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Why Sustainability Matters (PCN Winter 2015) DEC 22 2014 | Consumers and Producers | Pulse Crop News

This article appeared in the Winter 2015 issue of Pulse Crop News.

Increasing population, pressure on the land base, demands on water and challenges to biodiversity – these are all trends that will dramatically affect the future. What can agriculture do to keep these trends from limiting production? What role will the cropping sector play? How can industry contribute to the sustainability discussion? More specifically, why do pulse growers care?

Since 1989, when Alberta Pulse Growers (APG) became a recognized Commission with legislation governing their operations, the organization has been working to help farmers sell more pulses. Seeded pulse acres have also grown in that time from around 63,000 acres to over 1.5 million and the number of producers who grow pulse crops has also increased. Today, APG represents over 5,000 growers in Alberta. The organization is producer-led and focused on supporting research, marketing, and extension as well as consumer and producer outreach with respect to the following crops: field pea, dry bean, chickpea, lentil, faba bean and soybean.

Pulses are primarily marketed as an export crop leaving Canadian shores to feed populations elsewhere. Canada is one of the largest export countries providing pulses to the world. Alberta comes in second of all Canadian provinces in producing field pea, third in dry bean production and is quickly becoming a significant producer of faba bean. Lentil and chickpea are smaller acres but also part of the export contribution. Soybean is still considered a new crop for Alberta and while acres are small at this time, there is potential in the future for this crop.

Key areas of interest for the organization include investments in research – agronomy, breeding, health and nutrition, and pulse ingredient innovation – as well as providing grower extension and outreach to both consumers and producers about benefits of pulses. In addition, APG works with pulse grower organizations and the trade (pulse processors and exporters) from across Canada through Pulse Canada, the national organization. From a national perspective, issues such as transportation, market access, health and nutrition, food product innovation and sustainability are the focus.

Pulse crops have a fantastic sustainability story. From the farm to the plate, pulse crops have a great fit in a sustainable environment. With a low carbon footprint due to their ability to fix nitrogen, this reduces global greenhouse gases because there is less use of nitrogen fertilizers – a major contributor to emissions. Another advantage tied to nitrogen fixing abilities of pulse crops and reduction in fertilizer use is that less fertilizer needs to be produced so they contribute to reduced consumption of non-renewable energy.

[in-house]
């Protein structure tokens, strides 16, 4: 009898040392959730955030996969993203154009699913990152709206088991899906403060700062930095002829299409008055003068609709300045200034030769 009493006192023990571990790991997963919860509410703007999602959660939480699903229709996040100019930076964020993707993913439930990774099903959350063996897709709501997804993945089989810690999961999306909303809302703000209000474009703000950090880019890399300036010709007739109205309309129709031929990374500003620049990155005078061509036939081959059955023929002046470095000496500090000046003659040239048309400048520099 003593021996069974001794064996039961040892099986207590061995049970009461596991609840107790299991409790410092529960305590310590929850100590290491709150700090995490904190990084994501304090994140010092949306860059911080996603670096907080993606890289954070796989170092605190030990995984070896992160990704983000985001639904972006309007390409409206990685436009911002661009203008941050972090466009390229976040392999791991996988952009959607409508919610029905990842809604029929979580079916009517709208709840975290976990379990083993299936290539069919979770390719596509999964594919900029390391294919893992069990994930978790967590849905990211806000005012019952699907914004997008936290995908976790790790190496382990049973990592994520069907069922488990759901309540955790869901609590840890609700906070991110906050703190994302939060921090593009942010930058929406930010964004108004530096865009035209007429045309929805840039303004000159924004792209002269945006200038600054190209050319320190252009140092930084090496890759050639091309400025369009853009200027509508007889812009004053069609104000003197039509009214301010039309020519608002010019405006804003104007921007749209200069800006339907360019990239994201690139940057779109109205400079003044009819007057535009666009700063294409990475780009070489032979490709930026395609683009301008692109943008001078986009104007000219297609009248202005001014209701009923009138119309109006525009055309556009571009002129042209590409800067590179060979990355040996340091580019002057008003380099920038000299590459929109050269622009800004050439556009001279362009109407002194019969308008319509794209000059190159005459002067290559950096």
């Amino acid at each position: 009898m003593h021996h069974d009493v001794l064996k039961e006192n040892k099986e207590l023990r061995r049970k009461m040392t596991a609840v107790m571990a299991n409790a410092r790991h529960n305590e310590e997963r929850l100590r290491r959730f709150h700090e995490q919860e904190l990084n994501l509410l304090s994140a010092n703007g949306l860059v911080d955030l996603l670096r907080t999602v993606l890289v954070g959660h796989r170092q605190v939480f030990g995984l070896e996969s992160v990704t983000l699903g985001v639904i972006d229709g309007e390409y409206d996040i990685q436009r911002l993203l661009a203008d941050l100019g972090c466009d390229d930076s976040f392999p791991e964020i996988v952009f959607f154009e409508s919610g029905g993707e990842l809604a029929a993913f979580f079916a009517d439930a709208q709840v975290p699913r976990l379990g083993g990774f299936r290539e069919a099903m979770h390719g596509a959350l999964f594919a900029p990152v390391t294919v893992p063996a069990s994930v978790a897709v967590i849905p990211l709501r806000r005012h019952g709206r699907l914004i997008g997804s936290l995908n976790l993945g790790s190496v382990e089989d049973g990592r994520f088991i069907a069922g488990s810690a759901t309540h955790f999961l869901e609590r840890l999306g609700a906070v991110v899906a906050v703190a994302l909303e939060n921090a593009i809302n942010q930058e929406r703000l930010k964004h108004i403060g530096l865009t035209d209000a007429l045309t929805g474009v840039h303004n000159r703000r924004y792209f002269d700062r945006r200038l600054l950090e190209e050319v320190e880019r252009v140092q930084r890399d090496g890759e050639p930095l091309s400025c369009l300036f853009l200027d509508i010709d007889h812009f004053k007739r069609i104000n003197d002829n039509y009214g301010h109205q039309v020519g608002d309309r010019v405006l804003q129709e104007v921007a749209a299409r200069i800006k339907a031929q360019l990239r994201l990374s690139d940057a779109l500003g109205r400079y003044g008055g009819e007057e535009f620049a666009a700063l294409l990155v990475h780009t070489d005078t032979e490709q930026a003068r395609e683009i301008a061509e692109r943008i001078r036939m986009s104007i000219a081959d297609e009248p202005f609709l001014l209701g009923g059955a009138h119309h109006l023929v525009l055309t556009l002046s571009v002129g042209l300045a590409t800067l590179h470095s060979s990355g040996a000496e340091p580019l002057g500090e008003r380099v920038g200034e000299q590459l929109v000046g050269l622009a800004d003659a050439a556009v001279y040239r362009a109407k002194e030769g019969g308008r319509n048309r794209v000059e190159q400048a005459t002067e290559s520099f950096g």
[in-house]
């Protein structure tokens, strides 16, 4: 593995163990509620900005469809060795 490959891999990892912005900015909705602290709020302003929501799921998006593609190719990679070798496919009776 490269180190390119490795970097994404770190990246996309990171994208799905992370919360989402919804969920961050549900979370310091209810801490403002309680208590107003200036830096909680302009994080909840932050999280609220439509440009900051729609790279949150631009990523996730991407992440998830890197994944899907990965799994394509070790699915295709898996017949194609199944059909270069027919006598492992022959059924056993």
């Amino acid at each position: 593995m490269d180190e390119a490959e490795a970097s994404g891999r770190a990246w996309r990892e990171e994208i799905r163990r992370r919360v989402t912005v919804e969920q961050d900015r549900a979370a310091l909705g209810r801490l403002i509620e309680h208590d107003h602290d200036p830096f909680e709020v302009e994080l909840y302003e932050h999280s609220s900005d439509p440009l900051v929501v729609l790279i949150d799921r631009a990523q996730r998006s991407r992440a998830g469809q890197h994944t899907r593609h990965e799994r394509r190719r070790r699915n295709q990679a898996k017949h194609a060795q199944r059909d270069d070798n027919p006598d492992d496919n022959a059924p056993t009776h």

Farmers who have experienced pulses as part of their rotations have also realized what the crop does for them. From benefits of early seeding-early harvest, use of less inputs because of plant nodulation and nitrogen fixation, and having a crop that returns soil to a farmer-described ‘mellow’ state. In rotation, pulses break insect and weed cycles and can provide opportunities for increasing diversity of soil microorganisms which can be beneficial to the next crop on the land. Another benefit is through adaptation because pulse crops can tolerate some drought stress slightly better than other crops. Pulses provide other advantages, like leaving residual nitrogen in the soil for the next crop in rotation.

With this terrific sustainability contribution that pulses provide to the farm, the pulse industry under Pulse Canada has leveraged this message into broader initiatives. Pulse Canada is engaged as an affiliate member with the Sustainable Agriculture Initiative platform – the only global food industry sustainable platform for agriculture.

Growers from across Canada have participated in meetings where they can engage global food companies like Unilever, McDonald’s, and General Mills about sustainable initiatives. By interacting with this organization, growers learn what types of market demands will be placed into the value chain and they can better prepare for the future. They can also give a perspective to the companies about the implications of sustainability schemes.

In 2016, Alberta Pulse Growers has an opportunity to share the sustainability message around pulse crops through a collection of messages celebrating the International Year of Pulses. Declared by the United Nations, International Year of Pulses will celebrate pulse crops and their contributions to a variety of areas including food security, health, nutrition and food innovation, market access and stability, creating awareness, production and sustainability.

So while the world deals with the challenges around population increases, land pressures, and demands on water and biodiversity, sustainability is an important solution and the pulse industry is well positioned. So why do pulse growers care? Because they can make a difference.